Mumbai- Republic Day celebrations are incomplete without the mandatory march past drills and the tableux from various states. They are a part of the cultural representation of all the states of the country.
But who makes these giant floats? What goes into their making?
Mumbai Live caught up with veteran artist Vinod Guruji at Dadar. The Guruji brothers have been designing award winning tableux or "Chitra Rath" since 1980.
Vinod Guruji says that they had to coin a word in Marathi to describe the floats or Jhakiya, when they were designing the chitra rath that would be the official entry of Maharashtra in January 1981.
The theme was the coronation of Shivaji Maharaj. This theme won the first prize that year. Guruji says designing a chitra rath requires the combined qualities of a carpenter, painter, sculptor, engineer, mason and much more. Once the theme is finalised, the diagrams are sent to Delhi for approval. Once approved, the work starts on the entire design. Normally the entire chitra rath is mounted over a truck or a multi-axel vehicle.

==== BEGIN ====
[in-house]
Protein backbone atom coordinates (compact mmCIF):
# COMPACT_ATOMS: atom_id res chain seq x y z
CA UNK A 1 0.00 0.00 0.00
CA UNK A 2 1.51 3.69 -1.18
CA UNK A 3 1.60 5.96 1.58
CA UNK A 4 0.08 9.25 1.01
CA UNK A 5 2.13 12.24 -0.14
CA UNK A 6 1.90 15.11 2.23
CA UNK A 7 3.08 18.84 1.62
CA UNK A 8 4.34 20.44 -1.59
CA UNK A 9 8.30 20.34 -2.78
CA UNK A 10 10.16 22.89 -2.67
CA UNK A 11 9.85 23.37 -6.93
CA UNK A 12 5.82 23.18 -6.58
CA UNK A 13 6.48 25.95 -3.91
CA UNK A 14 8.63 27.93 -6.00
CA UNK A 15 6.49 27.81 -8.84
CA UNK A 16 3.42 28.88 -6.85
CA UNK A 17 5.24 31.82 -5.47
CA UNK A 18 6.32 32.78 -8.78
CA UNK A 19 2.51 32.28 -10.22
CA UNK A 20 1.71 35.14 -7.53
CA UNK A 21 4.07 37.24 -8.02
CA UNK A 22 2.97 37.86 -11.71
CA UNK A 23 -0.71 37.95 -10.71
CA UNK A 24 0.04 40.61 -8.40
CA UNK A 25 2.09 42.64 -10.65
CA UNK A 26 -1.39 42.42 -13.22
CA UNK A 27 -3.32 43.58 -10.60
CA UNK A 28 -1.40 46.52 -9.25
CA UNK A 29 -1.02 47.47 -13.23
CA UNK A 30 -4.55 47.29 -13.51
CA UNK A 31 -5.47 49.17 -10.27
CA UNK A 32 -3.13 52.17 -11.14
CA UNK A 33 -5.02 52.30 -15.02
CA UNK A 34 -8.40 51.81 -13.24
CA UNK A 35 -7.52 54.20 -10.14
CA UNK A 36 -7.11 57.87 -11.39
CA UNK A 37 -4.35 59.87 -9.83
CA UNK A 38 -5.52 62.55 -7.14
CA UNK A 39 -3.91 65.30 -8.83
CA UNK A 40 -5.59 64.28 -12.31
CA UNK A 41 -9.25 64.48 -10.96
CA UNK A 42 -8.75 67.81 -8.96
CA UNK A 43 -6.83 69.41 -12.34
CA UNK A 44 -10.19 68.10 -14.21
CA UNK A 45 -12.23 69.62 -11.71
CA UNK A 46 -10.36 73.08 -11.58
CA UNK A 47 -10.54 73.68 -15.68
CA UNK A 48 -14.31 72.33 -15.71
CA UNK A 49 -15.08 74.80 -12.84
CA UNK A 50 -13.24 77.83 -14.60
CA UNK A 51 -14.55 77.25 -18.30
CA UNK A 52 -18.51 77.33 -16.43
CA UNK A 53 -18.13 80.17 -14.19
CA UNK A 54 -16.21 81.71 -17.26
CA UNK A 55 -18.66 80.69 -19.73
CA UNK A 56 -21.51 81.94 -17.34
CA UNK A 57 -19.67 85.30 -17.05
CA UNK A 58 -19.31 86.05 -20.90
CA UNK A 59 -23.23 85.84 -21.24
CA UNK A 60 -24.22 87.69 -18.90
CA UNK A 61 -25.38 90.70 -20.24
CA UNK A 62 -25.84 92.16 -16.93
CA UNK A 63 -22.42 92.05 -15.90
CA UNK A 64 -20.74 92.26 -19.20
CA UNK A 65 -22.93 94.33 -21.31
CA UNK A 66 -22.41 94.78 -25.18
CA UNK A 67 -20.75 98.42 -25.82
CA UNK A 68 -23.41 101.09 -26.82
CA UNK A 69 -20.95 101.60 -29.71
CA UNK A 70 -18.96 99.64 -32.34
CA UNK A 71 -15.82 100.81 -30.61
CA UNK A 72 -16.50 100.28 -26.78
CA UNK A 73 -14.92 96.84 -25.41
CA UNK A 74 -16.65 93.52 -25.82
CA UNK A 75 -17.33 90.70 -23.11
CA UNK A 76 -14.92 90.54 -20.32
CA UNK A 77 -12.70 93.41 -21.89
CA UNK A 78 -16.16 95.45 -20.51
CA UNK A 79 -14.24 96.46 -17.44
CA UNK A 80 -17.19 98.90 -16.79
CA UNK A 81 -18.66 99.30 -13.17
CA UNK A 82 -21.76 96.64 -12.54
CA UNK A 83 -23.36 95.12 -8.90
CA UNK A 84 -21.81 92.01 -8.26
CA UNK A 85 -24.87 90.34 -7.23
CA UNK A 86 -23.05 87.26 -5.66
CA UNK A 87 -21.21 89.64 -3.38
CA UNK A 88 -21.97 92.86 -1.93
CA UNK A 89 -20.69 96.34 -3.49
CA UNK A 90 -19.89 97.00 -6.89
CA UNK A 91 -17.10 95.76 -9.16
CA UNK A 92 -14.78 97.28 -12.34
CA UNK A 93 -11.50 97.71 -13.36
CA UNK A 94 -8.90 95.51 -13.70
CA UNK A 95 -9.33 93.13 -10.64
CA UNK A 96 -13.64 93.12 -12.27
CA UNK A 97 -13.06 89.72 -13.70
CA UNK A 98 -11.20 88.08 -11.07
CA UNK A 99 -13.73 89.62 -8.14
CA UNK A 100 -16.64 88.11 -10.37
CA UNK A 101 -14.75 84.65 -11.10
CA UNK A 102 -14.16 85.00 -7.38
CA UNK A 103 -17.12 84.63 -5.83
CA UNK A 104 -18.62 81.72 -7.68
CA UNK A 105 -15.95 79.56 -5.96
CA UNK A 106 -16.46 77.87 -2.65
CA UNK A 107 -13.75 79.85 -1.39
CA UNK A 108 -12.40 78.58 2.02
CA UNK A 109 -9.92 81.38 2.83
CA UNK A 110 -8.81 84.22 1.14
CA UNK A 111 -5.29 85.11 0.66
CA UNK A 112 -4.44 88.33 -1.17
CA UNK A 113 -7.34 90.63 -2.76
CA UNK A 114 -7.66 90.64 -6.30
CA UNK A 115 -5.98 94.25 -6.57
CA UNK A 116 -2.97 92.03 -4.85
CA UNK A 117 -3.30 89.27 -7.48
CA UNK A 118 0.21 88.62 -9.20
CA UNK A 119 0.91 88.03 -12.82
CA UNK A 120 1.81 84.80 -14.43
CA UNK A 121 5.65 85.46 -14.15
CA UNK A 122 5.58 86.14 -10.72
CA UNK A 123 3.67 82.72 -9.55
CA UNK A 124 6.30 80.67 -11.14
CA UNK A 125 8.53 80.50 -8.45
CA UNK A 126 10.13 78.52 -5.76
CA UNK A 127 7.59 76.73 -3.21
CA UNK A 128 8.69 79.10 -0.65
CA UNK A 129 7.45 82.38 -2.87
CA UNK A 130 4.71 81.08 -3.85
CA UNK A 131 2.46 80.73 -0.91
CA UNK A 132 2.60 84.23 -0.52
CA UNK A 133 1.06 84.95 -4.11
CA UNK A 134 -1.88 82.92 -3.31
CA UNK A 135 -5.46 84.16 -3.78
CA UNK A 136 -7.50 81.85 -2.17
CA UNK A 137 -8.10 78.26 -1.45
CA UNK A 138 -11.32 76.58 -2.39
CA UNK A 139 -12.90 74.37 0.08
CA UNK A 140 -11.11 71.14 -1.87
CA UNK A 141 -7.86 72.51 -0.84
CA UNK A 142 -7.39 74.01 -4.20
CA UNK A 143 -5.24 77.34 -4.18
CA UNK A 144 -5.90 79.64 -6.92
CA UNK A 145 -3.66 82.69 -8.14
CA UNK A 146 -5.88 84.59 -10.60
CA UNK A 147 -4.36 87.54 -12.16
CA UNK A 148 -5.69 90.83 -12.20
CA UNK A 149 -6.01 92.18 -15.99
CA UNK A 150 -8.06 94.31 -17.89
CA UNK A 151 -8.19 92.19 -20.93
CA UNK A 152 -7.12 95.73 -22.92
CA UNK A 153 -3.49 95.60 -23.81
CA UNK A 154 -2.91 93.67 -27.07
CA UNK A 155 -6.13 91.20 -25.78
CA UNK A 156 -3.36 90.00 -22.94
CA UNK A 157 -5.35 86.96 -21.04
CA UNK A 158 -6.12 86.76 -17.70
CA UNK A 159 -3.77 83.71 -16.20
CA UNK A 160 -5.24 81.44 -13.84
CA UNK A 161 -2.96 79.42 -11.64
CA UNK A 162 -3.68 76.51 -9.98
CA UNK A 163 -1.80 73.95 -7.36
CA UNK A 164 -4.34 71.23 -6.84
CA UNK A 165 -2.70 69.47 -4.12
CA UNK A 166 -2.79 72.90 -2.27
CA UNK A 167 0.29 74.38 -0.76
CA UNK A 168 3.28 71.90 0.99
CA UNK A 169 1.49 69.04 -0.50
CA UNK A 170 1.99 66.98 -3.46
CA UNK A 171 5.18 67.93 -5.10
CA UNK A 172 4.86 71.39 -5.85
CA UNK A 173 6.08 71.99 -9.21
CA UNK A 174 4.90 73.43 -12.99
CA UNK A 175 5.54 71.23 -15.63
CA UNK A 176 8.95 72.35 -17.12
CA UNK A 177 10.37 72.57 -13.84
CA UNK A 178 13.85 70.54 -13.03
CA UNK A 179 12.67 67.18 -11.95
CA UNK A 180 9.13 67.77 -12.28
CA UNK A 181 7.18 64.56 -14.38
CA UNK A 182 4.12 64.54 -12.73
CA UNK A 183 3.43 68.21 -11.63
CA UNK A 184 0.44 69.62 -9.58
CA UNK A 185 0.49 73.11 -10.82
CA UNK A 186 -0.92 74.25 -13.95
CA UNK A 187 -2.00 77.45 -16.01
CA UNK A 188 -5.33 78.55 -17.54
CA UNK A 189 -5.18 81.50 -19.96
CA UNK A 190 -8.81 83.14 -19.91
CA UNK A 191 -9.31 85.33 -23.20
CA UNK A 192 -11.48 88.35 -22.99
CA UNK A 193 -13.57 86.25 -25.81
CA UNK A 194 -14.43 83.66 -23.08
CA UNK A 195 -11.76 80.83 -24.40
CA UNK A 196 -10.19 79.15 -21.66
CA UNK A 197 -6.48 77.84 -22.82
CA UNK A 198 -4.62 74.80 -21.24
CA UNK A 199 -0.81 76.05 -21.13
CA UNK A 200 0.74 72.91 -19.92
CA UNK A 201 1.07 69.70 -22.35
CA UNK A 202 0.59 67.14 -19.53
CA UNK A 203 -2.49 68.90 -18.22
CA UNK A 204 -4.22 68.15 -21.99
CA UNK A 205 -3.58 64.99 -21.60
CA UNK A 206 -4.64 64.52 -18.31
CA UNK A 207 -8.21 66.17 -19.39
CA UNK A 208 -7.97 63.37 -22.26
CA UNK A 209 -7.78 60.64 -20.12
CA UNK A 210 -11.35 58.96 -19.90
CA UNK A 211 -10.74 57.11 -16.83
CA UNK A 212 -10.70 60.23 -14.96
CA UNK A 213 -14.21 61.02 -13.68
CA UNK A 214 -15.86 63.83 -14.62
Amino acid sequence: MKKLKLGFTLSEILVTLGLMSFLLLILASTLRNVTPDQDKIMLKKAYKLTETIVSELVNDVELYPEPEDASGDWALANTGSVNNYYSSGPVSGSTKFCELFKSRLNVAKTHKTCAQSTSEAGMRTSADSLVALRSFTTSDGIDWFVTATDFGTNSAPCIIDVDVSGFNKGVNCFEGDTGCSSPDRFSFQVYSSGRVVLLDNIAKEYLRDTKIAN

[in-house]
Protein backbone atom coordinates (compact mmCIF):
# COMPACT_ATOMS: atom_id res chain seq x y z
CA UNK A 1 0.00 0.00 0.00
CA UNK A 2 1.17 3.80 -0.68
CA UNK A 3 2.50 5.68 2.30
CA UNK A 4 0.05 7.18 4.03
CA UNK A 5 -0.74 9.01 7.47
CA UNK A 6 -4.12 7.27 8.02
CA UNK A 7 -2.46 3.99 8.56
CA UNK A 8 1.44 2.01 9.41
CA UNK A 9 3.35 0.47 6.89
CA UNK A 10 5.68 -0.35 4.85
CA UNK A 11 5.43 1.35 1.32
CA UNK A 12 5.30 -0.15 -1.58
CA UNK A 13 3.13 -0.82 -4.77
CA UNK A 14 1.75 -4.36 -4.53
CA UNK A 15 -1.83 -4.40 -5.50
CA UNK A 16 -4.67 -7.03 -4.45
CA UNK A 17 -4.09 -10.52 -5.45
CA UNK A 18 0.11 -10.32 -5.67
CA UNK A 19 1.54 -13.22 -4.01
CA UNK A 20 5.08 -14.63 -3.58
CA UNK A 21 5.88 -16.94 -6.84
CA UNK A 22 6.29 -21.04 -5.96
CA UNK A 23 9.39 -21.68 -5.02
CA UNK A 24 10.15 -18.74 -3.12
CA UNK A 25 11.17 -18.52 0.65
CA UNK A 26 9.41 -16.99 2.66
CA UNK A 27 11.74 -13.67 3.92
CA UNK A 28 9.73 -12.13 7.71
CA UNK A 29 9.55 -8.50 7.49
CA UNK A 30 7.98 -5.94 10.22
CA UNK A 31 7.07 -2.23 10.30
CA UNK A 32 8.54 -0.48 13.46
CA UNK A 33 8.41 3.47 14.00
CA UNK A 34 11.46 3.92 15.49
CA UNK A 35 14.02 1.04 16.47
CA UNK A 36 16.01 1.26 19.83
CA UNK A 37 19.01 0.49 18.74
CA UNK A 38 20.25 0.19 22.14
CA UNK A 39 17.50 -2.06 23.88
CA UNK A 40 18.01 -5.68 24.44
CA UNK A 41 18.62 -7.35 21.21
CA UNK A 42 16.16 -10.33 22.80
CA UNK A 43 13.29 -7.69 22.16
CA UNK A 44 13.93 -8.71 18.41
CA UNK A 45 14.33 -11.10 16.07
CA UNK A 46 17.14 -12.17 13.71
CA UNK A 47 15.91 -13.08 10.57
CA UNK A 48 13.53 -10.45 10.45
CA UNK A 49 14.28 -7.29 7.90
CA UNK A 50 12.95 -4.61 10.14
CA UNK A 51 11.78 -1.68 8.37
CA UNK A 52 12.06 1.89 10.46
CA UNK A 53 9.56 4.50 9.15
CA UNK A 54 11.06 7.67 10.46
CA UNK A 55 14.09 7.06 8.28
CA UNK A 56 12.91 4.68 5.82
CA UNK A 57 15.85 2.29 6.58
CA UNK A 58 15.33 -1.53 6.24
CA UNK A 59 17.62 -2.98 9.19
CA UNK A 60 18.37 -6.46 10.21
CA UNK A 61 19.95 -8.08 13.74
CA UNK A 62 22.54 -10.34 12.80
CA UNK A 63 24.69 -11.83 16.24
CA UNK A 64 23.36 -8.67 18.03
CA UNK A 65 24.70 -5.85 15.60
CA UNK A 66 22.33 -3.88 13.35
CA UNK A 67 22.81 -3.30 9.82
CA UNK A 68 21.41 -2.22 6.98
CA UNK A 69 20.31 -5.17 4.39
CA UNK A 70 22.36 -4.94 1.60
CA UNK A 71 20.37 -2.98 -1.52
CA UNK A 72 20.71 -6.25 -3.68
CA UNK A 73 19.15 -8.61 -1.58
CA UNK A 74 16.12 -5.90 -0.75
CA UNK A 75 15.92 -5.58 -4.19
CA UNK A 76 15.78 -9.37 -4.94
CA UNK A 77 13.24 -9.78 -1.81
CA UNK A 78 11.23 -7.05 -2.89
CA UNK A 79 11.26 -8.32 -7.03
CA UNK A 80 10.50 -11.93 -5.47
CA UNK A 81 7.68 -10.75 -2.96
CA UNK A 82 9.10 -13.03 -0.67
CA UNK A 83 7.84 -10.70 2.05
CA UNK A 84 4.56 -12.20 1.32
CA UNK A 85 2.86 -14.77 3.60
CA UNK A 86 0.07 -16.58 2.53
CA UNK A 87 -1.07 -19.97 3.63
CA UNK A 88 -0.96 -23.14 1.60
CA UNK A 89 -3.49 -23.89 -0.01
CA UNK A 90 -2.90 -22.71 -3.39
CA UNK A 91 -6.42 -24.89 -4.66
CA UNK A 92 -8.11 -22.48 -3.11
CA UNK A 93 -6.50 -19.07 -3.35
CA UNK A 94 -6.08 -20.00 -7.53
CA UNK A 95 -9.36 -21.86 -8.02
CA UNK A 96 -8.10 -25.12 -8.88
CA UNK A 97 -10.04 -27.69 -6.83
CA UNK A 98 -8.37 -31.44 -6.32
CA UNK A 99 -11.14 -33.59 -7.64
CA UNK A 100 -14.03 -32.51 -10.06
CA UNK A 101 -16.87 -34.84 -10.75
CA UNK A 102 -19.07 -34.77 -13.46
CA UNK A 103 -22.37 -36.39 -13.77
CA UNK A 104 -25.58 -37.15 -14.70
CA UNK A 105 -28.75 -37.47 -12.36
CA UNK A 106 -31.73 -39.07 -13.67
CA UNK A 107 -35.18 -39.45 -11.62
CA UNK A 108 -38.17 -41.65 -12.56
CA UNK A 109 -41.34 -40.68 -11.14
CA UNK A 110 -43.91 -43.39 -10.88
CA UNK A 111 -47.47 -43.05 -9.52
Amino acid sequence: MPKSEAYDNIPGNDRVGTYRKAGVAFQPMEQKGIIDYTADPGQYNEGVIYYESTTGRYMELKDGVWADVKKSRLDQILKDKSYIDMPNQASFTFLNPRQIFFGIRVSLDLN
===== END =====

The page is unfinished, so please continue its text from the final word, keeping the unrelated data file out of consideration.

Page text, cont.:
But Vinod fondly remembers the award winning chitra rath they had designed which had the theme of Ganeshotsav. They had used two tractors and a jeep for the same.
Desiging of tableux takes a lot of effort and experimentation, but the outcome is phenomenal. A chitra rath is like a moving picture, says Guruji.
He however also spoke about the apathy of the government towards artists, and how artisans' work is not understood and treated commercially. The patronage needed to keep artists and their work alive has to come from the people and the govenment, so as to continue this unique legacy.